Feeding Intervention programs are developed for children who show signs of food selectivity and designed to expand their food repertoires, volume, texture, and other food-related problems.
Research shows that food selectivity often fails to resolve without intervention. Research indicates that the sooner an intervention can occur, the more likely good eating habits will be established and last.
Key identifiers of food selectivity:
- Limited variety of food
- Limited types of texture
- Not eating enough
- Gagging when given a new food
- Vomiting when given a new food
- Refusal of foods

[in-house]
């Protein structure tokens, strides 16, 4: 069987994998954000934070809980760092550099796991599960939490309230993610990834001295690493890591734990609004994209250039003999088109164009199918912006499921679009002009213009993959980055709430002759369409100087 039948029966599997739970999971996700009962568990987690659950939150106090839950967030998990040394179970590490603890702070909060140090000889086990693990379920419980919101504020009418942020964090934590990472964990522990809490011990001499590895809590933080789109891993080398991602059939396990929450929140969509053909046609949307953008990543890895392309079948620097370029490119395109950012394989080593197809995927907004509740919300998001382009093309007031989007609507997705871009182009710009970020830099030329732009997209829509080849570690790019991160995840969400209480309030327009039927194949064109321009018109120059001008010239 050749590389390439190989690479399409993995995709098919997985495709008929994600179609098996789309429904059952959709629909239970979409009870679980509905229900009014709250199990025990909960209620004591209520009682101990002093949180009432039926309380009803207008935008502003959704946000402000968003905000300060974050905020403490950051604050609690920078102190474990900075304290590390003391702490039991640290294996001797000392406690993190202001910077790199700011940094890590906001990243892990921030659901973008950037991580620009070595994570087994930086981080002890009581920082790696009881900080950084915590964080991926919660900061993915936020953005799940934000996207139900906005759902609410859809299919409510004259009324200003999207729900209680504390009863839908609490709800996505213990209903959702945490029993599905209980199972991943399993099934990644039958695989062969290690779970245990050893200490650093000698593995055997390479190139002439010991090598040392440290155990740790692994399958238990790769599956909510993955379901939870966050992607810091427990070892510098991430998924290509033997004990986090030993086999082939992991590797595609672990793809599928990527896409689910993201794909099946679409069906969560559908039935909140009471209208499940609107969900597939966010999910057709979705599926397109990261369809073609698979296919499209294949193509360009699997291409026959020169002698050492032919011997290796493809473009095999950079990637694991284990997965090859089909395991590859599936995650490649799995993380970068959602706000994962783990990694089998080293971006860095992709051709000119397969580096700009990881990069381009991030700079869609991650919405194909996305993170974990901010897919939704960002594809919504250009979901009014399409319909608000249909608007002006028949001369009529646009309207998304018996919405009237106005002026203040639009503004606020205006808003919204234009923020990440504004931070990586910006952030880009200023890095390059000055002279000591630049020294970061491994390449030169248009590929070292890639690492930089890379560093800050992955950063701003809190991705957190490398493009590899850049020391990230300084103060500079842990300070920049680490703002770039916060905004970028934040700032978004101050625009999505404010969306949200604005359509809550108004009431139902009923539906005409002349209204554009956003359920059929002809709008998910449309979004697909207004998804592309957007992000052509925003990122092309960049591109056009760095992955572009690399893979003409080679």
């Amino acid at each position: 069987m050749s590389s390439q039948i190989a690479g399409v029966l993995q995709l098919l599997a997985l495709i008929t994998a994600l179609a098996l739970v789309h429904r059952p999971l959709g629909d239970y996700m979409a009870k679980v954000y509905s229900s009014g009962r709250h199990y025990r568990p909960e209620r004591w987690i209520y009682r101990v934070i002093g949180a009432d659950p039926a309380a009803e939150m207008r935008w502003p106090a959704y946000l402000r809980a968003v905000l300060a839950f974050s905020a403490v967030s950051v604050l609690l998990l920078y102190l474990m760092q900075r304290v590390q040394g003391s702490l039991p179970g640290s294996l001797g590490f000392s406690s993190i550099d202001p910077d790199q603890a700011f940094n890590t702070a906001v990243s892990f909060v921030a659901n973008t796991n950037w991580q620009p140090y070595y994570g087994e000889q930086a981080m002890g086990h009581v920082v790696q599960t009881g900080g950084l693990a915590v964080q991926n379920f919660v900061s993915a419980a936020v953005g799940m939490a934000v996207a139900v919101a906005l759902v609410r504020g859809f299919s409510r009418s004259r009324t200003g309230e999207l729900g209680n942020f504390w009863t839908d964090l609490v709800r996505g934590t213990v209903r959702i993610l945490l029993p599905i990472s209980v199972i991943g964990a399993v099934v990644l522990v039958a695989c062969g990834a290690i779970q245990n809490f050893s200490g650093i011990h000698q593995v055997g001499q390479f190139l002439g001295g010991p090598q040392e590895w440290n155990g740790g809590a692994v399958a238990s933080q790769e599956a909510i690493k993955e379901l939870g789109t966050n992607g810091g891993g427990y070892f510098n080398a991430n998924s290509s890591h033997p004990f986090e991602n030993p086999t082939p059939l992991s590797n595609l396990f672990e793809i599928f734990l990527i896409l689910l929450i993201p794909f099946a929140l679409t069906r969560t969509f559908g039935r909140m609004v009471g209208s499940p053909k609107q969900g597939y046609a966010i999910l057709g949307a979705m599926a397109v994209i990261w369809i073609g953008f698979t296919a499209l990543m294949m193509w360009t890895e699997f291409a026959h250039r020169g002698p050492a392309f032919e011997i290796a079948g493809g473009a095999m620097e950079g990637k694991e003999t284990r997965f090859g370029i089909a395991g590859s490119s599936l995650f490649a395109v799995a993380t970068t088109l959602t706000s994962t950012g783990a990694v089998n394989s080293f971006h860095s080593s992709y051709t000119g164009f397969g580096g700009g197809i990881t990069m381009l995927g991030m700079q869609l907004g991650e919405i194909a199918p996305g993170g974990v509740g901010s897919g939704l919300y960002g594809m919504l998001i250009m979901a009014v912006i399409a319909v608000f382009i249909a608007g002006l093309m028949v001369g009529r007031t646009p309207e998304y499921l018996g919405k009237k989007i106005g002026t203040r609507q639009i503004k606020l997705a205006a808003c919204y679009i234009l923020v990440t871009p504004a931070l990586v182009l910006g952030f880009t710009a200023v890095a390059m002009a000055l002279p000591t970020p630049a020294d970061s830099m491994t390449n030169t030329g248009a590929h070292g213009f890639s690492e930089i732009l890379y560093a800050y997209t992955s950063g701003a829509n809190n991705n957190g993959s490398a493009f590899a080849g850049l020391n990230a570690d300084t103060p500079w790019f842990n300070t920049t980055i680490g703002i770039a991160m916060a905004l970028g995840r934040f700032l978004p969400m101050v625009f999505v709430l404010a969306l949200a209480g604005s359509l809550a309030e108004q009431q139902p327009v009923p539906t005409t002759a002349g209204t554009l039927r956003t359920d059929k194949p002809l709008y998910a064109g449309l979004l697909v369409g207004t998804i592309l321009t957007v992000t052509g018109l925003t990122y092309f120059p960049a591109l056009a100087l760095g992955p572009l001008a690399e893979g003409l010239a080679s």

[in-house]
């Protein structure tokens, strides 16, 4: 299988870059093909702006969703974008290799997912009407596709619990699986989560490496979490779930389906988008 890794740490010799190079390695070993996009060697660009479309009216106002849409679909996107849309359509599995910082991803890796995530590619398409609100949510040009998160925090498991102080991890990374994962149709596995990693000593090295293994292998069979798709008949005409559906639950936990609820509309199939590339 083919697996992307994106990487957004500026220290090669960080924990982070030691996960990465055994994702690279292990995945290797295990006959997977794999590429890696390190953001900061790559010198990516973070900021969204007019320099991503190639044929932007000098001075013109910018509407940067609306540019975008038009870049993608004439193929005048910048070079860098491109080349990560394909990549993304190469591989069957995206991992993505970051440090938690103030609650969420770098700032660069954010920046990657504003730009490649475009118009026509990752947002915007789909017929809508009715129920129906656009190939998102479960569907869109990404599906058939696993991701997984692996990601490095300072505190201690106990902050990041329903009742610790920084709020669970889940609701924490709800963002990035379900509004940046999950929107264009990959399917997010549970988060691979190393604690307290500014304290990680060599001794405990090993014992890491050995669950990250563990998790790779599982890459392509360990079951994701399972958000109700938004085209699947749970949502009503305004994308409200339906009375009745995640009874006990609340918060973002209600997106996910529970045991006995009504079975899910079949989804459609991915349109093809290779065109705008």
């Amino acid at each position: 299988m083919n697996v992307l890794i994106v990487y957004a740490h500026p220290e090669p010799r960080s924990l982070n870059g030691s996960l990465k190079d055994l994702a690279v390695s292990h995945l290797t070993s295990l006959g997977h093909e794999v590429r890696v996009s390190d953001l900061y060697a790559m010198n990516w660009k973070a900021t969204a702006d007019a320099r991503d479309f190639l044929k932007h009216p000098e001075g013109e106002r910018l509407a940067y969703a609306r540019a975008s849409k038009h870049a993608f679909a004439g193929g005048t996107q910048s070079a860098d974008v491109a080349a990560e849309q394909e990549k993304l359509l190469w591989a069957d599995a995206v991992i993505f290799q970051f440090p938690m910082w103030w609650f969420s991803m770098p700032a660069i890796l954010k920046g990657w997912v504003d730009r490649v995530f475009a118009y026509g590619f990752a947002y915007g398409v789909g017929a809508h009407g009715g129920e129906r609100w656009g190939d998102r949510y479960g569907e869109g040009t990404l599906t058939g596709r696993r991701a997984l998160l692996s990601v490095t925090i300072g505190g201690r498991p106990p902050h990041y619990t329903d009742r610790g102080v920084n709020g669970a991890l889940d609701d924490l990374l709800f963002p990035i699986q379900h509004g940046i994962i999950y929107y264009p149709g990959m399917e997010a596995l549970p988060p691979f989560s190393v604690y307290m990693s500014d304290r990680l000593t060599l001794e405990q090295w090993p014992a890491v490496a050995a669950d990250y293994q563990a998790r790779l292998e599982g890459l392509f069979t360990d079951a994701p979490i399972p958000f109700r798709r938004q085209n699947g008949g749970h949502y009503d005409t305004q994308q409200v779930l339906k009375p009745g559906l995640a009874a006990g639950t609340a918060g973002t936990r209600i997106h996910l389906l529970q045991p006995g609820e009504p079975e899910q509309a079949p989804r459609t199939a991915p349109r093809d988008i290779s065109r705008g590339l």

- Inappropriate mealtime behavior
Parent training is incorporated and treatment is generalized to the home environment, for an end goal of accepting a variety of food, eating together with the family, and increasing the overall nutritional value of meals.
- Expanding food and liquid variety
- Increasing Volume
- Use of utensils
- Reduction of vomiting
- Cup drinking
Evidence-based feeding intervention utilizing the principles of Applied Behavior Analysis (ABA) is the only intervention that has proven to be effective through research and replication.